TwitchCon 2015 is coming to San Francisco, bros! Are you going?
When I was a young man, around the age of 8 or 9, a friend of mine got a NES and Super Mario Brothers. I went to his house almost every day to watch him play. Yes, he would give me turns, but you know how that goes -- you play for maybe 5 minutes while your friend plays for 3 hours. After a while, this became unbearable -- watching someone else play was torturous. I begged my dad for my own, so I could play as much as I wanted. My pops came through for me after a while, coming home with a NES, Super Mario Brothers and The Legend of Zelda. I had to play it on a black and white TV, but I didn't care; no more watching people play.
Fast forward to 2015 and I don't have the time to play video games; it is tragic. With that said, I do find time to watch others play. I know this sounds crazy, as I used to hate never getting a turn to play, and having to watch watch my friend, but now I watch Pewdiepie on YouTube, and many others on Twitch, playing video games. Why is this enjoyable? I have no idea. I'm not alone, however, as Twitch is massively popular. In fact, it is so popular that the first-ever TwitchCon has been announced. Will you be going?
"Created as a celebration of all things Twitch, the convention will attract members of the Twitch community from all over the globe. Attendees will have the chance to mingle with each other and their favorite broadcasters, experience live content from the convention center, and learn from the community's thought-leaders", says Twitch.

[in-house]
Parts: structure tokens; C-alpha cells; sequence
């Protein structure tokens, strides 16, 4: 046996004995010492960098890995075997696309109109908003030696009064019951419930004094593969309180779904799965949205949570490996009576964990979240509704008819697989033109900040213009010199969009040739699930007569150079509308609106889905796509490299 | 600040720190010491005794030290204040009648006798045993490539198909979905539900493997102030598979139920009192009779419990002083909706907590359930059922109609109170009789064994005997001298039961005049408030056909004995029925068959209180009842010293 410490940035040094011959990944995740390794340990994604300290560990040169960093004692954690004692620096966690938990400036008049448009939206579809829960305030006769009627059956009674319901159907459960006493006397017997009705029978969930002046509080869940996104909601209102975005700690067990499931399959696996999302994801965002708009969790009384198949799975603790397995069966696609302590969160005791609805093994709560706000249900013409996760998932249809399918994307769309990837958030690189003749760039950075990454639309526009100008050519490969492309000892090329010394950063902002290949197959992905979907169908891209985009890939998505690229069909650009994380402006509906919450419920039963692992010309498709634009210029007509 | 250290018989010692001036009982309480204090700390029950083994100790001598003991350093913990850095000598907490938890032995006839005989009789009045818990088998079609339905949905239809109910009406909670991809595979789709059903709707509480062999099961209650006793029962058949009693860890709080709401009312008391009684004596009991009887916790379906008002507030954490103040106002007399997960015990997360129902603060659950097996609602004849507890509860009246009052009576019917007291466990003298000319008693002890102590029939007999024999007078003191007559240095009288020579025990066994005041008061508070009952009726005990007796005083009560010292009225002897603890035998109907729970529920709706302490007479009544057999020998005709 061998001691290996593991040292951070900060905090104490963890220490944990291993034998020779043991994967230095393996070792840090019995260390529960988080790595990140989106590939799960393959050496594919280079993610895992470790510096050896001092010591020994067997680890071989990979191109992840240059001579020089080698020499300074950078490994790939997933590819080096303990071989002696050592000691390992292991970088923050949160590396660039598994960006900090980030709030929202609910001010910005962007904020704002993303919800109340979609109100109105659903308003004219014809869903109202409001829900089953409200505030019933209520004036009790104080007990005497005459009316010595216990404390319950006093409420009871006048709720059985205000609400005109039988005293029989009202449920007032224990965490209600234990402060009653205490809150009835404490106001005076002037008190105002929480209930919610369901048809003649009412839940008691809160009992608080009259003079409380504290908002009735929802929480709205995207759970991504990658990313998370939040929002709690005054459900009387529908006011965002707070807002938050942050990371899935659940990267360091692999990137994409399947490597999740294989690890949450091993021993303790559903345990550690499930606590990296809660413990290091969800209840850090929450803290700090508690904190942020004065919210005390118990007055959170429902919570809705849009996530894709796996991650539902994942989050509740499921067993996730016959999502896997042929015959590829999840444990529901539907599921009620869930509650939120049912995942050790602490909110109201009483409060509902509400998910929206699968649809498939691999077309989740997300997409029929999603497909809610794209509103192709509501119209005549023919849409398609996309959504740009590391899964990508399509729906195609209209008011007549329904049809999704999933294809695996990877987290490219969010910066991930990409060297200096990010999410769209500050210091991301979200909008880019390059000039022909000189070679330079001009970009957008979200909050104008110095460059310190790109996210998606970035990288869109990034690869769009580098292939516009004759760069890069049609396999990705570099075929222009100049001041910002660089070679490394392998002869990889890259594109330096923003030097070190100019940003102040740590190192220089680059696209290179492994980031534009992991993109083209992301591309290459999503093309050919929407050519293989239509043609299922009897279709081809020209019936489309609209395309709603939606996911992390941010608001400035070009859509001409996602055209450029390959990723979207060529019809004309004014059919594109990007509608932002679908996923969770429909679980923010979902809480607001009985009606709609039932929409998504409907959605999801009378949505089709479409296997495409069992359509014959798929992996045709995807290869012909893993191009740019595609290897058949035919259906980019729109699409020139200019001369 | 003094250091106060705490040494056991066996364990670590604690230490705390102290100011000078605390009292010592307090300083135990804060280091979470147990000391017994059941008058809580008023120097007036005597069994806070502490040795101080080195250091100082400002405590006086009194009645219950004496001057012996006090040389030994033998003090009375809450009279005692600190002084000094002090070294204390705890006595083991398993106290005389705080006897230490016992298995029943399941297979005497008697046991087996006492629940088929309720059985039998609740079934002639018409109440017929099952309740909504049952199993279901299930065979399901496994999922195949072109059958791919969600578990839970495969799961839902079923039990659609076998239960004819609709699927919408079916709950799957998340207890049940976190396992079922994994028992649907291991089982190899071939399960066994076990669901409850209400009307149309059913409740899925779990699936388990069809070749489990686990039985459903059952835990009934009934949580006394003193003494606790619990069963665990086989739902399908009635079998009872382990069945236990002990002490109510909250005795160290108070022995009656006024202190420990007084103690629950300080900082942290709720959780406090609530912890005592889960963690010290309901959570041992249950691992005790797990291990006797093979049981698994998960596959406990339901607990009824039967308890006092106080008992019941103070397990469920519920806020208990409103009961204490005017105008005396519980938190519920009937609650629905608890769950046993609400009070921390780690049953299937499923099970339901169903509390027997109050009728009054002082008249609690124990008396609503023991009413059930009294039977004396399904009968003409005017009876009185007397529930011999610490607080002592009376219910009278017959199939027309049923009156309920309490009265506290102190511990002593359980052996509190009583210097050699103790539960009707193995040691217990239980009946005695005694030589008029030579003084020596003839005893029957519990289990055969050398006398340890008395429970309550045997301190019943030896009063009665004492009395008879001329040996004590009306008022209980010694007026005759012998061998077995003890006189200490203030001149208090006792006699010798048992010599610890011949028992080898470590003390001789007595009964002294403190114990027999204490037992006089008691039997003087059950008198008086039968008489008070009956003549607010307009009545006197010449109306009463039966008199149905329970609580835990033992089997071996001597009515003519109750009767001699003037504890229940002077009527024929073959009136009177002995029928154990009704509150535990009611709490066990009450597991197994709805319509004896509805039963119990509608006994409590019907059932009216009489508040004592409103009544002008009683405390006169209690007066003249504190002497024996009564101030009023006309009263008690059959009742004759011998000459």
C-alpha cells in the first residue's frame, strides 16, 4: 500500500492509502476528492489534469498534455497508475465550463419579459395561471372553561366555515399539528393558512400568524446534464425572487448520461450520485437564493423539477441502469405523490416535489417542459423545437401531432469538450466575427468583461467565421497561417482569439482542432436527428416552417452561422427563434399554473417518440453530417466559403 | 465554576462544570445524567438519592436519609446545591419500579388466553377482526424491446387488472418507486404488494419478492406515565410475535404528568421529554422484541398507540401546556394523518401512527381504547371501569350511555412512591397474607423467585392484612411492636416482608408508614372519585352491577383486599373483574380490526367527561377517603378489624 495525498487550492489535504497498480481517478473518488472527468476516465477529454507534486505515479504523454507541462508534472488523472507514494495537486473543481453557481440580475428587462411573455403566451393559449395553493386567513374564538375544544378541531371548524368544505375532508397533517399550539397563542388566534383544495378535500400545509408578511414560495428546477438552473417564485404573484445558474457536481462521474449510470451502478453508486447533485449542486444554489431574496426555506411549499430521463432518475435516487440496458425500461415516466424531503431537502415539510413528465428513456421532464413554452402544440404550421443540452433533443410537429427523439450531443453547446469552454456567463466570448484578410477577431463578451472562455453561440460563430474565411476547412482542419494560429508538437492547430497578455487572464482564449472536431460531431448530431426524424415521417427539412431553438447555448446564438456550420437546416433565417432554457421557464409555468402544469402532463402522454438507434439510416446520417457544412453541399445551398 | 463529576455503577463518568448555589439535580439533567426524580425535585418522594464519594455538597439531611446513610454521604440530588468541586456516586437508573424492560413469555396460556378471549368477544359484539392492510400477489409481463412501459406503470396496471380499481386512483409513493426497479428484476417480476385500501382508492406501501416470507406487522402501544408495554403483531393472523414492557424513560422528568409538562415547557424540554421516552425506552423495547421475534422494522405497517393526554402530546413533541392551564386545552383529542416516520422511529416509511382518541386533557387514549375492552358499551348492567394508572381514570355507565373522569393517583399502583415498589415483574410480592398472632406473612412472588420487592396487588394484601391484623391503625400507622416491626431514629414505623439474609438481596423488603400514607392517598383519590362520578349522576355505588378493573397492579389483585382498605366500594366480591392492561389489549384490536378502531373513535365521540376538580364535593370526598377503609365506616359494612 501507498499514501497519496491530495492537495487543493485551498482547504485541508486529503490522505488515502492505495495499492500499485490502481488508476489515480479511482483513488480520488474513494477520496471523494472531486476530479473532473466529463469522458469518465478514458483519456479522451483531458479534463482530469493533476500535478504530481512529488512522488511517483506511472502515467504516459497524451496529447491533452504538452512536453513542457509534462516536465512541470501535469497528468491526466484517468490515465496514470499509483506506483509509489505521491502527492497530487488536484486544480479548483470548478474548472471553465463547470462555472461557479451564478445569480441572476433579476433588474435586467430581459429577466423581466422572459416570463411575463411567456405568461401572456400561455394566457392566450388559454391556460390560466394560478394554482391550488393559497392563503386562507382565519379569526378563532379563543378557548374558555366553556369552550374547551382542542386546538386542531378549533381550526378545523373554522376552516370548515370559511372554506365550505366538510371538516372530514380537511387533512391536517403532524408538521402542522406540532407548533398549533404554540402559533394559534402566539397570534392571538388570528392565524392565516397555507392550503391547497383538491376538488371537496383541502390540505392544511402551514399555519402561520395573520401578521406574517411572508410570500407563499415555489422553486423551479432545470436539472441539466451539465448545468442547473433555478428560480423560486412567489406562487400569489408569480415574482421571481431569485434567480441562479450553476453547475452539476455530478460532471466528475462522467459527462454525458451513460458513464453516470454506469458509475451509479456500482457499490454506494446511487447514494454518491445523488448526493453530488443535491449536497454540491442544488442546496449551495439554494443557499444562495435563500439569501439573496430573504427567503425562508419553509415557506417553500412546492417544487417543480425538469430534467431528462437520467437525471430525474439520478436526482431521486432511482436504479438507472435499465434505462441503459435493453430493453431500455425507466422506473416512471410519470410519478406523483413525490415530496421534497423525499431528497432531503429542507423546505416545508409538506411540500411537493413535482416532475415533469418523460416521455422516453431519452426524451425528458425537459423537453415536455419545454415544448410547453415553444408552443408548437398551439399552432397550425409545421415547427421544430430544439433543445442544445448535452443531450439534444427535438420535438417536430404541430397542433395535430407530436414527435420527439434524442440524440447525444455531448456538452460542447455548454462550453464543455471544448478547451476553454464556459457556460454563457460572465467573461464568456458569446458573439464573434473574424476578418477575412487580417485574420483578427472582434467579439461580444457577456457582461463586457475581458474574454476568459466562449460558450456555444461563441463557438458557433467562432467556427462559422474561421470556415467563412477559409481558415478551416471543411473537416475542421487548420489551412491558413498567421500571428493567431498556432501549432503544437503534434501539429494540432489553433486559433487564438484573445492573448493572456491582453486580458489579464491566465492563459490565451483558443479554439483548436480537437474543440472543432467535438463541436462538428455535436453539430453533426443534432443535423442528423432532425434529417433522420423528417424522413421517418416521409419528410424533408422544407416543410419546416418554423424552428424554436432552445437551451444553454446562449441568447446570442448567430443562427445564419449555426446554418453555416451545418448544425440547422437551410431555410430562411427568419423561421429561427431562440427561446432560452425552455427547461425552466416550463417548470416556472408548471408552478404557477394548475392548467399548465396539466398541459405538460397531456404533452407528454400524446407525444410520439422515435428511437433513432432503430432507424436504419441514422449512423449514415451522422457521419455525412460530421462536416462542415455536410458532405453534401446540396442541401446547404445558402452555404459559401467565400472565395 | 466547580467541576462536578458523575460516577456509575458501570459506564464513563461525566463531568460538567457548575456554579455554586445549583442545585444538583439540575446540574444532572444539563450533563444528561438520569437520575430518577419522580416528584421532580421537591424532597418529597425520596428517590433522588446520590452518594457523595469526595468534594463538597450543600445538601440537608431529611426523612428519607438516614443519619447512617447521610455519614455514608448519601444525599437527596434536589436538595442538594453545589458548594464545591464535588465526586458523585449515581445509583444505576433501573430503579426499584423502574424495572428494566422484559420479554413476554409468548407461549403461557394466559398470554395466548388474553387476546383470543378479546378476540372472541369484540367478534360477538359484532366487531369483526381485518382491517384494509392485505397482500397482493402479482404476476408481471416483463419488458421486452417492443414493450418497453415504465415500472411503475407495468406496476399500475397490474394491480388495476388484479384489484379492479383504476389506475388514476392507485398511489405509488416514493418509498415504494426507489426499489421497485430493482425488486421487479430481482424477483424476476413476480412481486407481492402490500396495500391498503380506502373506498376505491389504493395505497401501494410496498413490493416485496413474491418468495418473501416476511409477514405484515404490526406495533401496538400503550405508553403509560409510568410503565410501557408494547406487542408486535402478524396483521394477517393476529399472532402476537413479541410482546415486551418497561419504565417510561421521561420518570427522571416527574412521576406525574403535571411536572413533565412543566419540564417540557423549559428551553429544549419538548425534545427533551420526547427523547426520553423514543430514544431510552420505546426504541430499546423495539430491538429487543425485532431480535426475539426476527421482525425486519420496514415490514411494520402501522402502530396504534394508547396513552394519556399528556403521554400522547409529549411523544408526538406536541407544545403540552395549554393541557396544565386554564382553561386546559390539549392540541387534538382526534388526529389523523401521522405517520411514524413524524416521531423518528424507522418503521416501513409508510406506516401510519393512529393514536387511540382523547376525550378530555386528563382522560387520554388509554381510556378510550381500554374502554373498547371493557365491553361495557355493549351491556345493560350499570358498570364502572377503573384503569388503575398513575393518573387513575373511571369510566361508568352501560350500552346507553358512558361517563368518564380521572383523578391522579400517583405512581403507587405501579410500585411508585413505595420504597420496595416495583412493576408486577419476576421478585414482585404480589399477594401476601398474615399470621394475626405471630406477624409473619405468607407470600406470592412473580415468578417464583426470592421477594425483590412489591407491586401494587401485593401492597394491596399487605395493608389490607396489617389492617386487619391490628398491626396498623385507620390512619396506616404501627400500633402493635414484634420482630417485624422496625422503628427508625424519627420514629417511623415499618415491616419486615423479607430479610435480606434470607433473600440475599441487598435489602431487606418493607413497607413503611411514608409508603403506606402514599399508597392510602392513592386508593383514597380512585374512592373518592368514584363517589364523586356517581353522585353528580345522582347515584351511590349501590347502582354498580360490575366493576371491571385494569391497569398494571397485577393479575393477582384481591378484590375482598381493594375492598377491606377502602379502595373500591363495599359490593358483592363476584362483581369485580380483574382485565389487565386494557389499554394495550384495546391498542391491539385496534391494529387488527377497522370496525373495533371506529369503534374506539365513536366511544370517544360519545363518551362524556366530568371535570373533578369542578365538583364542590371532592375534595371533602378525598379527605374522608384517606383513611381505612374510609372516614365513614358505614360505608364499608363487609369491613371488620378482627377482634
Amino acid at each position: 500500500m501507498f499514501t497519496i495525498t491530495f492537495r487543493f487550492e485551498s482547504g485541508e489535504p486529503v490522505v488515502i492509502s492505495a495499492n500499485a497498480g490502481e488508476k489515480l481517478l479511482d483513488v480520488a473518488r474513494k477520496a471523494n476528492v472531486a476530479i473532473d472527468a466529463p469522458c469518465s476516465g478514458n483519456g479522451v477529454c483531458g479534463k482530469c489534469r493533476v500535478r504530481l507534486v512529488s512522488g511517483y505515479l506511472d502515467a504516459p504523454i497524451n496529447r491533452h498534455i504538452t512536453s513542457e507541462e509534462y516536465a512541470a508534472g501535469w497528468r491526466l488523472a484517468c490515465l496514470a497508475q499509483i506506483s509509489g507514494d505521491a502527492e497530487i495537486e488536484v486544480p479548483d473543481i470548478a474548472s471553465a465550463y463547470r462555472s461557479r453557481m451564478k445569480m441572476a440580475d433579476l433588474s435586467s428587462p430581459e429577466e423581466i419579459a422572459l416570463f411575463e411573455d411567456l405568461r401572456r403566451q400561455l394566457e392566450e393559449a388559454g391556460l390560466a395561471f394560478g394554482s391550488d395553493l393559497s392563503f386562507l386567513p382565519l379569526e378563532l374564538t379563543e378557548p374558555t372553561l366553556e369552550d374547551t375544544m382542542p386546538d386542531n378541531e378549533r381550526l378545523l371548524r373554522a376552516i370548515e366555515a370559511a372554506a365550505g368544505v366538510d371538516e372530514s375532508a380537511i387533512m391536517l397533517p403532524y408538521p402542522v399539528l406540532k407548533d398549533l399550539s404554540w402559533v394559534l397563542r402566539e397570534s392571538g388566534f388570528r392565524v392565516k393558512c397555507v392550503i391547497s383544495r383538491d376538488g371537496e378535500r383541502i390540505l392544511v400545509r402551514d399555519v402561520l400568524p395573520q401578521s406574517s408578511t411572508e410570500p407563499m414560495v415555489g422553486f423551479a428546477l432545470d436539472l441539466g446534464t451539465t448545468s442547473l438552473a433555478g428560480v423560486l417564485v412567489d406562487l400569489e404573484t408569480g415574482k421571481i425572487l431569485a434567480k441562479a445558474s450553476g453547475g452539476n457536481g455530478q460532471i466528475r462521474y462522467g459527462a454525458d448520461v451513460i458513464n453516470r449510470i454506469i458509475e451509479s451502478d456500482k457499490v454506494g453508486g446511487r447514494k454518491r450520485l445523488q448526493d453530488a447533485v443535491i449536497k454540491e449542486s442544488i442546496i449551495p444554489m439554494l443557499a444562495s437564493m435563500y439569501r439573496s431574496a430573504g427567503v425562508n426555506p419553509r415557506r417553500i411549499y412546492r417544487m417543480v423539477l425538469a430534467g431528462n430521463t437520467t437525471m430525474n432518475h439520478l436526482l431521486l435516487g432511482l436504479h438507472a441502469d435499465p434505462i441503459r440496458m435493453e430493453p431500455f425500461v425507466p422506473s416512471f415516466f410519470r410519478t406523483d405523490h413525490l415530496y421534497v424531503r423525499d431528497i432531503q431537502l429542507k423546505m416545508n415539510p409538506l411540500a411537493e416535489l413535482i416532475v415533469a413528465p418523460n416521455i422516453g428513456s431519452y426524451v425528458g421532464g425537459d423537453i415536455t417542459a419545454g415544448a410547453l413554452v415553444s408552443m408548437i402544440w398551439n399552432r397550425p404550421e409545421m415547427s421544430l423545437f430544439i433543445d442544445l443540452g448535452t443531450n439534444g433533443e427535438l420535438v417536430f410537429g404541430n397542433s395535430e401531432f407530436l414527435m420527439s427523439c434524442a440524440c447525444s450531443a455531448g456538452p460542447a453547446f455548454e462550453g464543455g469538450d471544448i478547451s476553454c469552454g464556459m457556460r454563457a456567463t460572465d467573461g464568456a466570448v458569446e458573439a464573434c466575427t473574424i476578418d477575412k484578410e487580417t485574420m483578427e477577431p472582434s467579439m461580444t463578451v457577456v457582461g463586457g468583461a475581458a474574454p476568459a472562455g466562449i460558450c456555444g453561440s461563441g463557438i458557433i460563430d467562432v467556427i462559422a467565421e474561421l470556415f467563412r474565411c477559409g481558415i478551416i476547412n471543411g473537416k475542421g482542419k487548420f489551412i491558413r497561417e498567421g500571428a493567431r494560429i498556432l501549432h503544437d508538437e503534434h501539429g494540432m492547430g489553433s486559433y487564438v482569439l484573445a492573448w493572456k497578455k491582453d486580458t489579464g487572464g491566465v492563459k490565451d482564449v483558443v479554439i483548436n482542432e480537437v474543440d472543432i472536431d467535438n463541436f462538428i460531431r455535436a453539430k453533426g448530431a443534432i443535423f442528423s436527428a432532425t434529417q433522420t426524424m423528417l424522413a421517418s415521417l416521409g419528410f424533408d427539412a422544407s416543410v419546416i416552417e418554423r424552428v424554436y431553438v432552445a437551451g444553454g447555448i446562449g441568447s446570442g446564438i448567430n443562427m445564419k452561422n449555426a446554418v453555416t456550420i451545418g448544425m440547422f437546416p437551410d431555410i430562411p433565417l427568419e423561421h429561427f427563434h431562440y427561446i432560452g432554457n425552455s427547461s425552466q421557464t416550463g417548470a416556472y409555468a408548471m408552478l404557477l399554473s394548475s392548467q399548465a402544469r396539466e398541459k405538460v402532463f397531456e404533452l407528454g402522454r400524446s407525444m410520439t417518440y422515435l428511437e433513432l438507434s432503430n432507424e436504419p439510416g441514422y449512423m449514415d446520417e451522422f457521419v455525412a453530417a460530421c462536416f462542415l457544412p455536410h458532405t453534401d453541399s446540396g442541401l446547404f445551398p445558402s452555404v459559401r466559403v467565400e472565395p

Emmett Shear, CEO, Twitch explains, "Twitch broadcasters have the most passionate fans, so we want to create an amazing experience where they can come together in person. TwitchCon will be an opportunity for the entire community - broadcasters, game developers, viewers, and us - to play and learn together".
Twitch shares the deets:
- What: TwitchCon
- When: September 25-26, 2015
- Where: Moscone West, San Francisco, CA
Unfortunately, what will specifically happen at TwitchCon 2015 is sort of unknown. While the players that stream themselves seem rather social, I am guessing the viewers don't get out much. In other words, I may be stereotyping, but if you spend hours watching someone else play video games, you probably aren't "Mr. Popularity".
Will Twitch viewers want to mingle and socialize? If so, I picture it looking like Napoleon Dynamite's prom.
To learn more, head here. You can enter your email address to sign up for updates.